But, back to the interview…
What about those people I was hiring for the ‘second type of job’…the one requiring insight and creativity? It would have been so much better/smarter if I had created a situation to assess their skills in a real-world type of atmosphere. Maybe it could be something like, “We need to update our flowcharts and spreadsheets. Please look at these and provide suggestions on how to improve them.” Maybe it could have been, “Listen in on this conference call with the clients and then at the conclusion I’ll ask you for thoughts.” Maybe it could have been, “watch this new creative with us and tell us your thoughts.”
Regardless. Anything would have been better than the HR-Mandated process I had to use at the time.
And, when considering the amount of time I have wasted taking interviews for my own personal career growth, I absolutely cringe. Few were productive. Even fewer ignited my curiosity in the company or passion for the position. Most were coordinated by an HR person more interested in weeding out the chaff or the over-worked manager too busy to review the resume beforehand. Whether they were in person or over the fone, the events were without a doubt useless. Sure, some felt ‘positive’ either during or after…some may have yielded a modest positive result. But, when considering the institution of the job interview in my circumstance, the few positive feelings/results don’t make up for the overall lack of worth.
For example, there was the fone interview I took where the person to whom I was talking kept up a steady frenzy of typing throughout the entire conversation. It was definitely noticeable. It was absolutely annoying. It was downright rude. Needless to say, I decided against taking the interviewer seriously after just a few minutes…and told him at the end I was not interested in the position.
Another time, an interviewer asked me to help him ‘shag cars’ around the city. (‘Shagging Cars’ is a term I have longed used to describe getting cars to and from vehicle display events. Agency folks end up doing it because the clients are too cheap to hire a professional…read as: licensed/bonded…transport/driving service.) So, instead of the hour or two I would have spent sitting across a table from the director or manager, I had to instead tail this dweeb through the rush hour traffic of a major metropolis. I like to think I didn’t get the job because my driving skillz exceeded his. And, while this type of real world scenario might fit with the ‘smarter type of interview’ suggested above, it instead just showed me that this particular director/manager couldn’t manage his schedule well enough to get the shagging done either before or after my interview.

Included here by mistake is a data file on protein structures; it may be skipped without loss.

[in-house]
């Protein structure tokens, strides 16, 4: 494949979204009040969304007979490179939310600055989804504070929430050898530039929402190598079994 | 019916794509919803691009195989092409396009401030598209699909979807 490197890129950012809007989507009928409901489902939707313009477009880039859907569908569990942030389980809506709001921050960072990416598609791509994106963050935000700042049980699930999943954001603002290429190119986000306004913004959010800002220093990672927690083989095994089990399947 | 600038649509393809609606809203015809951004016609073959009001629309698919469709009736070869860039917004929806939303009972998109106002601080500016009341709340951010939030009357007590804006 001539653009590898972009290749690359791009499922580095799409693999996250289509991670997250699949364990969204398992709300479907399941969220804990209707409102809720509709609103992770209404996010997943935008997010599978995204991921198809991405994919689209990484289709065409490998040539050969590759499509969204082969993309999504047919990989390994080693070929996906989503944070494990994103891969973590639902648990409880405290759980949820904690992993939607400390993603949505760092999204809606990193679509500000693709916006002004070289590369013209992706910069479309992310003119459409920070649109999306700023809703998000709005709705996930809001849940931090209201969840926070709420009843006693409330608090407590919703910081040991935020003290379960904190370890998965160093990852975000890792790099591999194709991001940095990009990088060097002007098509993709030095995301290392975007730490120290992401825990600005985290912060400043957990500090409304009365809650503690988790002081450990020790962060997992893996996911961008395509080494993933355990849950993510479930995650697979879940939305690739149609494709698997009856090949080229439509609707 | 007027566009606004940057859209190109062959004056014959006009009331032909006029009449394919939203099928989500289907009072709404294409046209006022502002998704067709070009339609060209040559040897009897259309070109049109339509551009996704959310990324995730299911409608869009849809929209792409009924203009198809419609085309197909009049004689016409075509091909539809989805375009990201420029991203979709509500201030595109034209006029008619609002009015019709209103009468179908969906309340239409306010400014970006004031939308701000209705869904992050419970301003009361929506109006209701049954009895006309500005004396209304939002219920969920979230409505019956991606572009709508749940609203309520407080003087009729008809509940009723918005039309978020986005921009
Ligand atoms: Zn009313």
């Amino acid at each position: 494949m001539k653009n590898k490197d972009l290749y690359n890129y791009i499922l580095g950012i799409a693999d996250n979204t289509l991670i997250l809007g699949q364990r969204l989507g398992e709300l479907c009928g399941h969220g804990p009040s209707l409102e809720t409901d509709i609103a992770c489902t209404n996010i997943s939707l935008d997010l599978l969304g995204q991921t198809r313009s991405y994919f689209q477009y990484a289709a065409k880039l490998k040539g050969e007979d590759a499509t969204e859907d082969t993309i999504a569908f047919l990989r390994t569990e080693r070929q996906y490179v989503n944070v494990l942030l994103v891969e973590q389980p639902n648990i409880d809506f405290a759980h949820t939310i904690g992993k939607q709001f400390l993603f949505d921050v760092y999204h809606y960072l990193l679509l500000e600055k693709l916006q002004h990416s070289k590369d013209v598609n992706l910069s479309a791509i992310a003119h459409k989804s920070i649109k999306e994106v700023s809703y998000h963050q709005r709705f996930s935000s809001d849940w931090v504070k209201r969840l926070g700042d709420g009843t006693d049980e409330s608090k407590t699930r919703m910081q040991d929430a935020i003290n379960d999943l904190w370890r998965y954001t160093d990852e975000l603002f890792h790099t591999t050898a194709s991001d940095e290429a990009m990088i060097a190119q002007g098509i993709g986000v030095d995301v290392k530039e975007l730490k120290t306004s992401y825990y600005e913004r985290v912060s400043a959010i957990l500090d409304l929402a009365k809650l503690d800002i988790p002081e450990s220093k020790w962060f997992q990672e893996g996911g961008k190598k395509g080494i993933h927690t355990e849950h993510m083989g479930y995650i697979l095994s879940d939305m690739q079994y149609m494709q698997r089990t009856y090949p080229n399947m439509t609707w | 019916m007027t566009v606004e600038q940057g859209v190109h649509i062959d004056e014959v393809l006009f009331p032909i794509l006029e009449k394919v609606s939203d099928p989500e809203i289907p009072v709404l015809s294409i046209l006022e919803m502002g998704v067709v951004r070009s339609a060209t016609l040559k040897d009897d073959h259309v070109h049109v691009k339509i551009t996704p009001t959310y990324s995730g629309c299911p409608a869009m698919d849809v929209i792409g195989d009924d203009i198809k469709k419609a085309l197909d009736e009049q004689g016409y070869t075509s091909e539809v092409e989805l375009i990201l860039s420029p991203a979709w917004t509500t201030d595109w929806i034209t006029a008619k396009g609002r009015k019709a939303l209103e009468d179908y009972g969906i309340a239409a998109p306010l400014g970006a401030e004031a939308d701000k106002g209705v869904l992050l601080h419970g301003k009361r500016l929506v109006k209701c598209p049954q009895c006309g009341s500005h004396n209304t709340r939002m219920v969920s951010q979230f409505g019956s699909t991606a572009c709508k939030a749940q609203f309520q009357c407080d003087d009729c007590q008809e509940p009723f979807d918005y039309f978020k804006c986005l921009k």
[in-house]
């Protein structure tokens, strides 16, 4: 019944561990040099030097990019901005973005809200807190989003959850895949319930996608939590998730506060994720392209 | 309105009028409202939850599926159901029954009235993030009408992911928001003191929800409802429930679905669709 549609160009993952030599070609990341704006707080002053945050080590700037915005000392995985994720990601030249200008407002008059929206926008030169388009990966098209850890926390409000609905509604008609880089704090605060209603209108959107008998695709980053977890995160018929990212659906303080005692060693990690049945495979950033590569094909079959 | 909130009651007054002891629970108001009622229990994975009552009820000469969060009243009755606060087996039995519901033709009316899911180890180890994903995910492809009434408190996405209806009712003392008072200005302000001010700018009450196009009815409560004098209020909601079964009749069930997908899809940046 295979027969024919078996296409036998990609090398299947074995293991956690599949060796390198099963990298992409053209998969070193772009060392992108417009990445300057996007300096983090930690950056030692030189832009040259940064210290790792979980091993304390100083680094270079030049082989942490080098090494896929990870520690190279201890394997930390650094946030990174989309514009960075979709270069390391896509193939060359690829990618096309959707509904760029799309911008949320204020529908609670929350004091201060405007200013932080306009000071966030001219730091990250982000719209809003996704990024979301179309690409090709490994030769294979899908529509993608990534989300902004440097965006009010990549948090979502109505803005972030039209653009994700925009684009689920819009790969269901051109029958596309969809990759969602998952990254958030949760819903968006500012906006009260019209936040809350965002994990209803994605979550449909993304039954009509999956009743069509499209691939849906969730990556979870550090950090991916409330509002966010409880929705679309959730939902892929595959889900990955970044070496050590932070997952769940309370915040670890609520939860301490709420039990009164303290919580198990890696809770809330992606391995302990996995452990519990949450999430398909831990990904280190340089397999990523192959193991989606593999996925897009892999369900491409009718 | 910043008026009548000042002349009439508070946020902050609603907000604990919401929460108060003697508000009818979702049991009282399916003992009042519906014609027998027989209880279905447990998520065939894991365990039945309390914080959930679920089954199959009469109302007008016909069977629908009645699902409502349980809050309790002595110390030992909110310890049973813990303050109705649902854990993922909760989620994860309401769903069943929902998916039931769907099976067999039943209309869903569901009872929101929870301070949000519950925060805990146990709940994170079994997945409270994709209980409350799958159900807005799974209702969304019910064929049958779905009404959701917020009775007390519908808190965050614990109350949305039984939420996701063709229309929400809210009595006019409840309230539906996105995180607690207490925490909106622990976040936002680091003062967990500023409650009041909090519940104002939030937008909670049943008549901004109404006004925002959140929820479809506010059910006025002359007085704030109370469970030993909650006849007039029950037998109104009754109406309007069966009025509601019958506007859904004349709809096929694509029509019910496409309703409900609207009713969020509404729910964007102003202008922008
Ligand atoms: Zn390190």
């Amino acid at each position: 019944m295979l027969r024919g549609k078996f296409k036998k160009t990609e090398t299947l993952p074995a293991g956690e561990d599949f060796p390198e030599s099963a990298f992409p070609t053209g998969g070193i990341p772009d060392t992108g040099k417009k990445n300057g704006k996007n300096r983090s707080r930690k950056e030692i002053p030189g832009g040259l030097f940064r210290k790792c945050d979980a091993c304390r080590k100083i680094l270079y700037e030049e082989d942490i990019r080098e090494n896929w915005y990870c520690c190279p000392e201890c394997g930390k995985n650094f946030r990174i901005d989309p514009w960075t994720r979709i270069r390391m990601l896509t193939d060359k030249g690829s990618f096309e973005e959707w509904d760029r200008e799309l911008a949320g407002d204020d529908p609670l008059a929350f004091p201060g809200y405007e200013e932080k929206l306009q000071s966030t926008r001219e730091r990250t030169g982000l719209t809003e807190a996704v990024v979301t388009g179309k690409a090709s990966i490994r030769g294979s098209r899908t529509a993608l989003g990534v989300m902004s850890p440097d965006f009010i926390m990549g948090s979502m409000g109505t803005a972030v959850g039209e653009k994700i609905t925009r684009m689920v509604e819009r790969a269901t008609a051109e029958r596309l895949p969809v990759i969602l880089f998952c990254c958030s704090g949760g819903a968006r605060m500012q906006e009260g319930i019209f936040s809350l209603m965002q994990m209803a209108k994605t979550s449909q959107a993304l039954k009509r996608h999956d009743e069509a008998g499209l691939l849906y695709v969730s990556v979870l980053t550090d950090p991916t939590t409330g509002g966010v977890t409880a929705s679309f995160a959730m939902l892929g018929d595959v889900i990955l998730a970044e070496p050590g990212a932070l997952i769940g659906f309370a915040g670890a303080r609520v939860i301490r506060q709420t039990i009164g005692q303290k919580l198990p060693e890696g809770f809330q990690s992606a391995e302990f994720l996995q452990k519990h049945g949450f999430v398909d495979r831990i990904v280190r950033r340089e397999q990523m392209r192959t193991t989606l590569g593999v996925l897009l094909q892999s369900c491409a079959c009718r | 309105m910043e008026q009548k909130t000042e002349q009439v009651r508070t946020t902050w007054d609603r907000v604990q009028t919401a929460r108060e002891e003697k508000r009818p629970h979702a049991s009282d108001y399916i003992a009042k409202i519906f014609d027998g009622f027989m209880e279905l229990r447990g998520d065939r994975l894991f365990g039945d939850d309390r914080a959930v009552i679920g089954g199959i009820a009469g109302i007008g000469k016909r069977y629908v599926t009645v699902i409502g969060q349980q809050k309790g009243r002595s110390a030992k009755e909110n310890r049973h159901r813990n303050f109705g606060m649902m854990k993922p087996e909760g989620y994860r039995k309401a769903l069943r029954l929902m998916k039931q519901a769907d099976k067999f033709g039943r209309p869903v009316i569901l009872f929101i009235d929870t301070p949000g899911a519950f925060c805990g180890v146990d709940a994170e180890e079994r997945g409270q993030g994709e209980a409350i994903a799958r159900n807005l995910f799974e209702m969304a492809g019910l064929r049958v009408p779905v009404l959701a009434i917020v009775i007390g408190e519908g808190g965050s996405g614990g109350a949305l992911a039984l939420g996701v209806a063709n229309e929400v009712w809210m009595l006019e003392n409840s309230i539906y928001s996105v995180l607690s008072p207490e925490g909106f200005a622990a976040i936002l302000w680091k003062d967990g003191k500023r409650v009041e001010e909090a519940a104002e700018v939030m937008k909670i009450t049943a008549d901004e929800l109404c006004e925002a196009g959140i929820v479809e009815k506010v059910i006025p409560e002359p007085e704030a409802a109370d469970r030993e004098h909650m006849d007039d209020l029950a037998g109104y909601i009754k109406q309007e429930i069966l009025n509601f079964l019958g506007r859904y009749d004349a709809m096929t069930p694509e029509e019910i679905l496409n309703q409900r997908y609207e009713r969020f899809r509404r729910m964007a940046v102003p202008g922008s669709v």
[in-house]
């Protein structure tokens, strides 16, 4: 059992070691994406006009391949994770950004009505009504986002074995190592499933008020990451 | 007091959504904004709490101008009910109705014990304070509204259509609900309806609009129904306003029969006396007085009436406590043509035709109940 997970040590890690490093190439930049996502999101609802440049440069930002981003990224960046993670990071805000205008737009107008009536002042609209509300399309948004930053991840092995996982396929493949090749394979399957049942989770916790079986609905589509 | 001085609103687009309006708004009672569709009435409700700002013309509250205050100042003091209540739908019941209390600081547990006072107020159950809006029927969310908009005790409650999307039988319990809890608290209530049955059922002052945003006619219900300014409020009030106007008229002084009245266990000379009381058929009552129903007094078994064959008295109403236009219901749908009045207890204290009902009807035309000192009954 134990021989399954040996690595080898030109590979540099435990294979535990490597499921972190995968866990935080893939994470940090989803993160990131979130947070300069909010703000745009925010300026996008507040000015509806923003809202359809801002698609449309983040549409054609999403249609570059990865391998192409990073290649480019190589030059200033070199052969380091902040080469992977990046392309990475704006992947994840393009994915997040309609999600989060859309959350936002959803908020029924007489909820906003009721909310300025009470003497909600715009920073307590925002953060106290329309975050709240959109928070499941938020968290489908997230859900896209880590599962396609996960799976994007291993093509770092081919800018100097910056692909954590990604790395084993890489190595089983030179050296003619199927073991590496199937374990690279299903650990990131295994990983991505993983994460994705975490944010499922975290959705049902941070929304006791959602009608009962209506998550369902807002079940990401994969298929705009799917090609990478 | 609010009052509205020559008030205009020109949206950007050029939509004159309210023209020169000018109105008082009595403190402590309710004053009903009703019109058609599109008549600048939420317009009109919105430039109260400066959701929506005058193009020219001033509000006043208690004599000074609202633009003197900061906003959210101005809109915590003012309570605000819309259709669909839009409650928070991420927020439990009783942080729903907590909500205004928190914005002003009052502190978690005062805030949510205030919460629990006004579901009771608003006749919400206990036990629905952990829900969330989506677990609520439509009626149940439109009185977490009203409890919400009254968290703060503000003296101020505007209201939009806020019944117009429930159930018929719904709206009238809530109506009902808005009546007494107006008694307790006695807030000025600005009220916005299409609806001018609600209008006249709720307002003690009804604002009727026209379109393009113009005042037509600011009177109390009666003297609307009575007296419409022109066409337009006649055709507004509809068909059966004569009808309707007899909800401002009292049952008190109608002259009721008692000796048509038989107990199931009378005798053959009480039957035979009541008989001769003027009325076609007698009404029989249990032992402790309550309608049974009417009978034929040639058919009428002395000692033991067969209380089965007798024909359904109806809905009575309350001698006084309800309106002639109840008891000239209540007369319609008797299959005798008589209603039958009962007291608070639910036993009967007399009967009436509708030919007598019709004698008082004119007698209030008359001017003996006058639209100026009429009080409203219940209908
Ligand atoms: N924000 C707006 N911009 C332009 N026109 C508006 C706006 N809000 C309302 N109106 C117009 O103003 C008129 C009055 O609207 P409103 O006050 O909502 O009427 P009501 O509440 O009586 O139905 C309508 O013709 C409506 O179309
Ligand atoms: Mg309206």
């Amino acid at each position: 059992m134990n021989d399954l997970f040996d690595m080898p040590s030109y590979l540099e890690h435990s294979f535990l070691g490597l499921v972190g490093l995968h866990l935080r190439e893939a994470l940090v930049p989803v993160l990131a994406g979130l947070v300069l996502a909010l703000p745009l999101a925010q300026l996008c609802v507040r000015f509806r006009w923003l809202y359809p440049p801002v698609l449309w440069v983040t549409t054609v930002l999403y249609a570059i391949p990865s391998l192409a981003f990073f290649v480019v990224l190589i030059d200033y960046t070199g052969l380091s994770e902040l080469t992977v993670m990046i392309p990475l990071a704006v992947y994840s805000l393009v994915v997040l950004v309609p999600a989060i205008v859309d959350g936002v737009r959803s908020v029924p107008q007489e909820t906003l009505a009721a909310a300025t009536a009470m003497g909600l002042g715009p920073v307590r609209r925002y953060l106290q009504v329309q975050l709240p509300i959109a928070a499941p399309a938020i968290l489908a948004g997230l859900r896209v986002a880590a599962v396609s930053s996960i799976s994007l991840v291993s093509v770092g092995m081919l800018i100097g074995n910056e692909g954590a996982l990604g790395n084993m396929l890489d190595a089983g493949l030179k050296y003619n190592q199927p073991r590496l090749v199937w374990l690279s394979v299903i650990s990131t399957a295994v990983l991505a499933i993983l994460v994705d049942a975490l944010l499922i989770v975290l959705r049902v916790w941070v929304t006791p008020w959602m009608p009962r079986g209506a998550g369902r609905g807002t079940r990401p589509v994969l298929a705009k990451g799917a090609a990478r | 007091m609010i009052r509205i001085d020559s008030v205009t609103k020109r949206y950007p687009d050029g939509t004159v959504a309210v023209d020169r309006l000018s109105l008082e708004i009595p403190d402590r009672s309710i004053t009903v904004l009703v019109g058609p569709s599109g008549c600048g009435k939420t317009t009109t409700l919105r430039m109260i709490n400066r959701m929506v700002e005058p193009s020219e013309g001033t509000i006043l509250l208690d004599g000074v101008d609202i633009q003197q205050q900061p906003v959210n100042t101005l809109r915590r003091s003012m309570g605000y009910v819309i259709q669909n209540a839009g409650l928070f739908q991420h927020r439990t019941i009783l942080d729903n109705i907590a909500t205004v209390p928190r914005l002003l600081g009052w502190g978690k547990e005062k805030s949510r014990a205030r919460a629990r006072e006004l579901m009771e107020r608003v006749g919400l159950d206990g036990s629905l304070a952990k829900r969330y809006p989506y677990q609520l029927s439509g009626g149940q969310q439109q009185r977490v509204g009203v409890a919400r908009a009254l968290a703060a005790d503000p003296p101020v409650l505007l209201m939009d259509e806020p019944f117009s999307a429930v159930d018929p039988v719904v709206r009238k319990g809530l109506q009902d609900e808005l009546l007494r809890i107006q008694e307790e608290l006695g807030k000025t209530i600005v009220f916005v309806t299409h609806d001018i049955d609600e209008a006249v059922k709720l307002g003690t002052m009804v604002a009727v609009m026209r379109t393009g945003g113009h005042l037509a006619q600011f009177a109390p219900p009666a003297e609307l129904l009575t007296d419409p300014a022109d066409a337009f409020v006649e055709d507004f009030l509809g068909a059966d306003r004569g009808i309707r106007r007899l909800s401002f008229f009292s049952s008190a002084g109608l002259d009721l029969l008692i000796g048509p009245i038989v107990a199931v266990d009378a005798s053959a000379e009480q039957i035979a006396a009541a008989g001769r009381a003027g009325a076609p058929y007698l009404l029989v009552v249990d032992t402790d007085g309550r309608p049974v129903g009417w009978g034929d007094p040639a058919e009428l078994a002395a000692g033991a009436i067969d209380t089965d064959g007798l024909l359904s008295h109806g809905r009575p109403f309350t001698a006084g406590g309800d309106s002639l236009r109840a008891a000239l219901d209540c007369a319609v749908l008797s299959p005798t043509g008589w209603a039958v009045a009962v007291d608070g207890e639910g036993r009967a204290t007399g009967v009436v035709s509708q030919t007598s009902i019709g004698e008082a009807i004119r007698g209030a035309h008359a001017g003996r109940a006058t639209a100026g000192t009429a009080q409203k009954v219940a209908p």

Another time, I flew to NYC for an interview. They had a limo pick me up at the airport. The whisked me downtown to the impressive world headquarters for their global agency. They gave me the guided tour of the facility. Then, the manager to whom I would report proceeded to spend the entire lunch hour trying to scare me into thinking the job would require 7 days of travel every week. My personal life would end. My hobbies and activities would cease. It would suck. I told him before they had even brought the check I wasn’t interested in a) the job or b) his management style. I could have done the job in my sleep…on two days a week travel at most. And, I would have done the job WELL. He wasted an opportunity.
Or, there was the interview where the person asked me about my background as he was reading my resume. When I expounded upon my capabilities and experiences and gave detail beyond what was on the sheet, he informed me that I lacked the skills for which they were looking. When I asked him why I had been offered the interview, he blamed the HR person for not filtering better. So, I told him that he had wasted my time.
These are just a few examples. I have more…some better, some worse. And, sure, everyone probably has similar stories. I don’t begin to think I am unique in this regard.
So, why does this inane and archaic process for choosing employees persist? What’s the point of wasting so much time? Why not change it?
Unfortunately, short of an ‘influencer’ like Seth Godin getting this problem on the radar screens of every company in the world and enabling positive change (although undoubtedly there are bigger, more serious issues out there…and more worthy of a change effort), I doubt the situation will improve. Call me pessimistic and cynical. But, I doubt interviews will be replaced. For every progressive company that does use some type of ‘smart selection’ process, there are surely five that institutionalize a ‘careful and cautious’ three month gauntlet run consisting of multiple interviews and personality tests and fone conversations and background checks and an analysis of the person’s handwriting.
So…I think I’m going to change my approach to interviews…